KindingerTable

Alex Davis

Alex Davis captures and removes basslets beneath a ledge. Credit Tye Kindinger.

Kindinger measured basslet abundance in grams of basslet biomass per m2 of ledge area.  When lionfish were abundant, juvenile fairy basslet abundance decreased over the eight weeks of the experiment (dashed line) but did not change when lionfish were rare (solid line).  In contrast, juvenile blackcap basslet populations remained steady over the course of the study, whether lionfish were abundant or rare. Kindinger concluded that lionfish were eating more fairy basslets.

KindingerFig12A

Abundance of juvenile fairy basslets (left) and blackcap basslets (right) as measured as change in overall biomass. Triangles represent high lionfish reefs and circles are low lionfish reefs.

Competition is intense between the two basslet species, and can affect feeding position and growth rate.  Kindinger’s manipulations of lionfish density and basslet density demonstrate that fairy basslet foraging and growth depend primarily on the abundance of their blackcap competitors. When competitor blackcap basslets are common (approach a biomass value of 1.0 on the x-axis on the two graphs below), fairy basslets tend to move towards the back of the ledge, and grow more slowly.  This occurs at both high and low lionfish densities.

KindingerFig1BC

Change in feeding position (top) and growth rate (bottom) of fairy basslets in relation to competitor (blackcap basslet) abundance (x-axis) and lionfish abundance (triangles = high, circles = low)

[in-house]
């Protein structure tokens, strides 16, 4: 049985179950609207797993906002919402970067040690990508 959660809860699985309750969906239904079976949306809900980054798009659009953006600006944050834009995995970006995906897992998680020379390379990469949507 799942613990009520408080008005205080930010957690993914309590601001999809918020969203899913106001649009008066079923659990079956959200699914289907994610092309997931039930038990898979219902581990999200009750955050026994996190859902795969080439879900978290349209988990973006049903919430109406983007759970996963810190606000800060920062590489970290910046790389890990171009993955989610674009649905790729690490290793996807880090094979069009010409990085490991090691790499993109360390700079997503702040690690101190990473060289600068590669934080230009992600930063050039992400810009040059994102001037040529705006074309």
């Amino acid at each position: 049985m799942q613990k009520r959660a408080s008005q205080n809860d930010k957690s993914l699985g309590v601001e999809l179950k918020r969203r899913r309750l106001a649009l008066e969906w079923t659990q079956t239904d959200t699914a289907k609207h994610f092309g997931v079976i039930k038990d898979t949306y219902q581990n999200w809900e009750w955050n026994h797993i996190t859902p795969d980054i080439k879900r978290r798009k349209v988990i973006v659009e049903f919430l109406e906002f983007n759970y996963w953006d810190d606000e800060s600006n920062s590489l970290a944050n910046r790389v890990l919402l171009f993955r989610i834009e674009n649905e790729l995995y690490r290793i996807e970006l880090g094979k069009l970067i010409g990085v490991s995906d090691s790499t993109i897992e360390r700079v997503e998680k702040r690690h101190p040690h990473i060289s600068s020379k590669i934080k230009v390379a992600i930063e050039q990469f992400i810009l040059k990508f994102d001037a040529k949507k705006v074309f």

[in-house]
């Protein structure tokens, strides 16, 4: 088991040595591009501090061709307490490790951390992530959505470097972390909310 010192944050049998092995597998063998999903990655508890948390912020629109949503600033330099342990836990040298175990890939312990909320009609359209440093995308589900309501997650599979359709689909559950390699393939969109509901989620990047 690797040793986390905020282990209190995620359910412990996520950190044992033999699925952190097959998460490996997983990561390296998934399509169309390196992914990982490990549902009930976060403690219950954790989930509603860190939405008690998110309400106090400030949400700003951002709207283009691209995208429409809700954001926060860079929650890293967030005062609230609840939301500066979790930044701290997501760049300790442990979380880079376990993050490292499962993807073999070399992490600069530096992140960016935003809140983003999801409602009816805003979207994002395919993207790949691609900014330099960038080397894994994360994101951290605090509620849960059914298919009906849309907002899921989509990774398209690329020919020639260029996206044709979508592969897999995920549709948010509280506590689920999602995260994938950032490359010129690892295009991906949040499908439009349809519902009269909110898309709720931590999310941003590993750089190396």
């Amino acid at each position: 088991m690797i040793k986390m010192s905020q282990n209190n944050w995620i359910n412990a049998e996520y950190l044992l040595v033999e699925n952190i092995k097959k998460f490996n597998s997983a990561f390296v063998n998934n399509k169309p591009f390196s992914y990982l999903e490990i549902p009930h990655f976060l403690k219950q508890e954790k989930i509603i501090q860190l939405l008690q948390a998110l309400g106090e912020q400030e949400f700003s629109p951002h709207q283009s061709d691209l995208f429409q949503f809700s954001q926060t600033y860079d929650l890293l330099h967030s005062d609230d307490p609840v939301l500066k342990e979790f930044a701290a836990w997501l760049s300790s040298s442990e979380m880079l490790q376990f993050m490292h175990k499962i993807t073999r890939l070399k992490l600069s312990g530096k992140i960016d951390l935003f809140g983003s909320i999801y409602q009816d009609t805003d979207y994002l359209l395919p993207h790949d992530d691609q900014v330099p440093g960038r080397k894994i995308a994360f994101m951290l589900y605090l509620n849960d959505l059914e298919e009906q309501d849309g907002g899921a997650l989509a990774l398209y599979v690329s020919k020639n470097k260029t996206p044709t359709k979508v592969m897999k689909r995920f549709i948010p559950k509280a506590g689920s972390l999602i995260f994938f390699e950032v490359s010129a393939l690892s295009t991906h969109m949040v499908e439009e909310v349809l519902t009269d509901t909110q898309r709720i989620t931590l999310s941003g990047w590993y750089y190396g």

In contrast, blackcap basslets had an interactive response to fairy basslet and lionfish abundance. Let’s look first at low lionfish densities (circles in the graphs below).  You can see that blackcap basslets tend to move towards the back of the ledge (poor feeding position) at high competitor (fairy basslet) biomass, and also grow very slowly.  But when lionfish are common (triangles in the graphs below), blackcap basslets retain a favorable feeding position and grow quickly, even at high fairy basslet abundance.

KindingerFig2BC

Change in feeding position (top) and growth rate (bottom) of blackcap basslets in relation to competitor (fairy basslet) abundance (x-axis) and lionfish abundance (triangles = high, circles = low)

By preying primarily on fairy basslets, lionfish are changing the dynamics of competition between the two species. The diagram below nicely summarizes the process.  Larger fish of both species forage near the front of the ledge, while smaller fish forage further back.  But there is an even distribution of both species.  Focusing on juveniles, they are relatively evenly distributed in the rear portion of the ledge (Figure B).  When fairy basslets are removed experimentally, the juvenile blackcap basslets move to the front of the rear portion of the ledge, as they are released from competition with fairy basslets (Figure D).  Finally, when lionfish are abundant, fairy basslets are eaten more frequently, and juvenile blackcaps benefit from the lack of competition (Figure F)

KindingerFig3

Kindinger was very surprised with the results of this study because she knew the lionfish were generalist predators that eat both basslet species, so she expected lionfish to have similar effects on both prey species.  But they didn’t, and she does not know why.  Do lionfish prefer to eat fairy basslets due to increased conspicuousness or higher activity levels, or are blackcap basslets better at escaping lionfish predators? Whatever the mechanism, this study highlights that indirect effects of predation by invasive species can influence prey populations in unexpected ways.

note: the paper that describes this research is from the journal Ecology. The reference is Kindinger, T. L. (2018). Invasive predator tips the balance of symmetrical competition between native coral‐reef fishes. Ecology99(4), 792-800. Thanks to the Ecological Society of America for allowing me to use figures from the paper. Copyright © 2018 by the Ecological Society of America. All rights reserved.